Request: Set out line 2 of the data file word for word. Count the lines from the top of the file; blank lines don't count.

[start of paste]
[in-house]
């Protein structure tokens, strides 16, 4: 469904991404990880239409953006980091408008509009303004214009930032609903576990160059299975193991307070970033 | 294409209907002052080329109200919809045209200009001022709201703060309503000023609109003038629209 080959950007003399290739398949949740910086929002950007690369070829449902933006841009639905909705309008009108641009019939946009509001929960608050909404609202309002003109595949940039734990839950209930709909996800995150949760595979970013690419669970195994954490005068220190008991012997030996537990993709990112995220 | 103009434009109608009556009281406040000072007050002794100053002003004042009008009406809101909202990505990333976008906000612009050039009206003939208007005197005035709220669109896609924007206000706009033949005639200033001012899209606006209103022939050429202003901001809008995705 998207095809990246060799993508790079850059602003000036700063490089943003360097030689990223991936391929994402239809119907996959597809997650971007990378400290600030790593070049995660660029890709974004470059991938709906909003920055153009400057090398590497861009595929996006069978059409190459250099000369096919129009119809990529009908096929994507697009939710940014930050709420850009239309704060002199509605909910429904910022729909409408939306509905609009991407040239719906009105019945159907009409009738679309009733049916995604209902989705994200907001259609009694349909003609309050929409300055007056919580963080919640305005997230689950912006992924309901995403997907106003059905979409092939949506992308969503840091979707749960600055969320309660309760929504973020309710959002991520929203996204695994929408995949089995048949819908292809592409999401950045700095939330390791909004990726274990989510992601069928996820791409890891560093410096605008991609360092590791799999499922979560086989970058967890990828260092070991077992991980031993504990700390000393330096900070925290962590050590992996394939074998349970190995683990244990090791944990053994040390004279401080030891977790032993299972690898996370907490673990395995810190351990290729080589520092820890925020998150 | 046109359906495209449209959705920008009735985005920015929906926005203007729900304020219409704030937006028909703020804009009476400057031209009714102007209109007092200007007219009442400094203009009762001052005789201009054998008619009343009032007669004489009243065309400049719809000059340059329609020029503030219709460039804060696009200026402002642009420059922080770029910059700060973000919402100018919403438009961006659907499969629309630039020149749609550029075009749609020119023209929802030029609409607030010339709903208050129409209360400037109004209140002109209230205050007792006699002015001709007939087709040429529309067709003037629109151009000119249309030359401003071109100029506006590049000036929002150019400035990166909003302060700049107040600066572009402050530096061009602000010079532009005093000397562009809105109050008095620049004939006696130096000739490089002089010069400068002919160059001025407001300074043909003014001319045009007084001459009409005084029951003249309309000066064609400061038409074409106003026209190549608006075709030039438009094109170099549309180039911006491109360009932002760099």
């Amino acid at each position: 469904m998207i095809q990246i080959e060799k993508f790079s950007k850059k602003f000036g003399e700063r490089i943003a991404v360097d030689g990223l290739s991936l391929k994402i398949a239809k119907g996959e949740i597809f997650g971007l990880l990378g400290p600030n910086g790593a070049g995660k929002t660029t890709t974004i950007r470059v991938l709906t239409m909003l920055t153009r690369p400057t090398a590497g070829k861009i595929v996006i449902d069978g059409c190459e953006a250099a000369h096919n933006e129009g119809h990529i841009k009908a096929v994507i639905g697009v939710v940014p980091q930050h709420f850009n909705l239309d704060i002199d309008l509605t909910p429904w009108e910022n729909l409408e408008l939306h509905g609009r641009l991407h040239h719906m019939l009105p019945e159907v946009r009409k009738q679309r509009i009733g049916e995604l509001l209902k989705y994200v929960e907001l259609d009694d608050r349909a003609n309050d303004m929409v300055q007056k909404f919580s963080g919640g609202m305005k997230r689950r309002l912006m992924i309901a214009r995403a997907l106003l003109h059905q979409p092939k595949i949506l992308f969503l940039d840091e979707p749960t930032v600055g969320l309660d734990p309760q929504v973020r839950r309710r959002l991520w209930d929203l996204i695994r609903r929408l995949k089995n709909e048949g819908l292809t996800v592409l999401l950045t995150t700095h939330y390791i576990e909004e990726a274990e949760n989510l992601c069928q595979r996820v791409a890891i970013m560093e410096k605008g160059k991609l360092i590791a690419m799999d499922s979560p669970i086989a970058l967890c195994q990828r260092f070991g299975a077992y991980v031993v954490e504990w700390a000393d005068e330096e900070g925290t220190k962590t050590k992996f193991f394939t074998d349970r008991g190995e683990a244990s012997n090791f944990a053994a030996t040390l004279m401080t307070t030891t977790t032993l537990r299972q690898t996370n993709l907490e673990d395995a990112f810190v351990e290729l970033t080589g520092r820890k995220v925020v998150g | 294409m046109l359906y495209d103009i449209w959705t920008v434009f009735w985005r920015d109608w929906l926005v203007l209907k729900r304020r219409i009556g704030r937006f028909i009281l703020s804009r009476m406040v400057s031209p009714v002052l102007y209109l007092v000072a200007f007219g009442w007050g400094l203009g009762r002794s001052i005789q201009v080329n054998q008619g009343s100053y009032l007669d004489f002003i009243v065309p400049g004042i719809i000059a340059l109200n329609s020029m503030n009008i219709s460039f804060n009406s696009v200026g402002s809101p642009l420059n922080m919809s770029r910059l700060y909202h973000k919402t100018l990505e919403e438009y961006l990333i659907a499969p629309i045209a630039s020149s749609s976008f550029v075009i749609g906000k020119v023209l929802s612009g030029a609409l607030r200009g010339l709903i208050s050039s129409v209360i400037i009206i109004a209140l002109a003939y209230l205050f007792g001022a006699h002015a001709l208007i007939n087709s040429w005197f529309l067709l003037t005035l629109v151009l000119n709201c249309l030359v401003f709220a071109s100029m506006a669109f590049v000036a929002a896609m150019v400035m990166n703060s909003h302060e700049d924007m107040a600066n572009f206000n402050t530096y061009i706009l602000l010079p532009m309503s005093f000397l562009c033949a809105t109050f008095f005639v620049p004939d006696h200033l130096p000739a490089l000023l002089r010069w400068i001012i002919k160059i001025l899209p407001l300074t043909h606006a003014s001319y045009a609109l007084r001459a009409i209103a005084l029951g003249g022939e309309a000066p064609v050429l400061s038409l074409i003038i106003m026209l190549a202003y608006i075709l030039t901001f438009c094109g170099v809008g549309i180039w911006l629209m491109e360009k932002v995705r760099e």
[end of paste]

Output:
């Protein structure tokens, strides 16, 4: 469904991404990880239409953006980091408008509009303004214009930032609903576990160059299975193991307070970033 | 294409209907002052080329109200919809045209200009001022709201703060309503000023609109003038629209 080959950007003399290739398949949740910086929002950007690369070829449902933006841009639905909705309008009108641009019939946009509001929960608050909404609202309002003109595949940039734990839950209930709909996800995150949760595979970013690419669970195994954490005068220190008991012997030996537990993709990112995220 | 103009434009109608009556009281406040000072007050002794100053002003004042009008009406809101909202990505990333976008906000612009050039009206003939208007005197005035709220669109896609924007206000706009033949005639200033001012899209606006209103022939050429202003901001809008995705 998207095809990246060799993508790079850059602003000036700063490089943003360097030689990223991936391929994402239809119907996959597809997650971007990378400290600030790593070049995660660029890709974004470059991938709906909003920055153009400057090398590497861009595929996006069978059409190459250099000369096919129009119809990529009908096929994507697009939710940014930050709420850009239309704060002199509605909910429904910022729909409408939306509905609009991407040239719906009105019945159907009409009738679309009733049916995604209902989705994200907001259609009694349909003609309050929409300055007056919580963080919640305005997230689950912006992924309901995403997907106003059905979409092939949506992308969503840091979707749960600055969320309660309760929504973020309710959002991520929203996204695994929408995949089995048949819908292809592409999401950045700095939330390791909004990726274990989510992601069928996820791409890891560093410096605008991609360092590791799999499922979560086989970058967890990828260092070991077992991980031993504990700390000393330096900070925290962590050590992996394939074998349970190995683990244990090791944990053994040390004279401080030891977790032993299972690898996370907490673990395995810190351990290729080589520092820890925020998150 | 046109359906495209449209959705920008009735985005920015929906926005203007729900304020219409704030937006028909703020804009009476400057031209009714102007209109007092200007007219009442400094203009009762001052005789201009054998008619009343009032007669004489009243065309400049719809000059340059329609020029503030219709460039804060696009200026402002642009420059922080770029910059700060973000919402100018919403438009961006659907499969629309630039020149749609550029075009749609020119023209929802030029609409607030010339709903208050129409209360400037109004209140002109209230205050007792006699002015001709007939087709040429529309067709003037629109151009000119249309030359401003071109100029506006590049000036929002150019400035990166909003302060700049107040600066572009402050530096061009602000010079532009005093000397562009809105109050008095620049004939006696130096000739490089002089010069400068002919160059001025407001300074043909003014001319045009007084001459009409005084029951003249309309000066064609400061038409074409106003026209190549608006075709030039438009094109170099549309180039911006491109360009932002760099």